Policy Gradients for Contextual Recommendations

12 Feb 2018  ·  Feiyang Pan, Qingpeng Cai, Pingzhong Tang, Fuzhen Zhuang, Qing He ·

Decision making is a challenging task in online recommender systems. The decision maker often needs to choose a contextual item at each step from a set of candidates. Contextual bandit algorithms have been successfully deployed to such applications, for the trade-off between exploration and exploitation and the state-of-art performance on minimizing online costs. However, the applicability of existing contextual bandit methods is limited by the over-simplified assumptions of the problem, such as assuming a simple form of the reward function or assuming a static environment where the states are not affected by previous actions. In this work, we put forward Policy Gradients for Contextual Recommendations (PGCR) to solve the problem without those unrealistic assumptions. It optimizes over a restricted class of policies where the marginal probability of choosing an item (in expectation of other items) has a simple closed form, and the gradient of the expected return over the policy in this class is in a succinct form. Moreover, PGCR leverages two useful heuristic techniques called Time-Dependent Greed and Actor-Dropout. The former ensures PGCR to be empirically greedy in the limit, and the latter addresses the trade-off between exploration and exploitation by using the policy network with Dropout as a Bayesian approximation. PGCR can solve the standard contextual bandits as well as its Markov Decision Process generalization. Therefore it can be applied to a wide range of realistic settings of recommendations, such as personalized advertising. We evaluate PGCR on toy datasets as well as a real-world dataset of personalized music recommendations. Experiments show that PGCR enables fast convergence and low regret, and outperforms both classic contextual-bandits and vanilla policy gradient methods.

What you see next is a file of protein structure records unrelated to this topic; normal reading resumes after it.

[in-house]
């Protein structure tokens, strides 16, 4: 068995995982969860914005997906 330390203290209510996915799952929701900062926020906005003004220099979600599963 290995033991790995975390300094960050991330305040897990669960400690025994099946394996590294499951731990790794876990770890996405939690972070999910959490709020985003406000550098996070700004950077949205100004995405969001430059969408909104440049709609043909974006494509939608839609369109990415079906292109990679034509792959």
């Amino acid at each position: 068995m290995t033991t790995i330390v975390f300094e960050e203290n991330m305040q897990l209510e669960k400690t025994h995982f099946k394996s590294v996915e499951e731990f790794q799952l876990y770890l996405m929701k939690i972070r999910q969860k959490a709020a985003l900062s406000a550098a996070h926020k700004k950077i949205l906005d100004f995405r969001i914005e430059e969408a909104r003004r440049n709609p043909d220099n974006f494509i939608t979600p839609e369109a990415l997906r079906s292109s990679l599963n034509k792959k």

PDF Abstract


  Add Datasets introduced or used in this paper

Results from the Paper

  Submit results from this paper to get state-of-the-art GitHub badges and help the community compare results to other papers.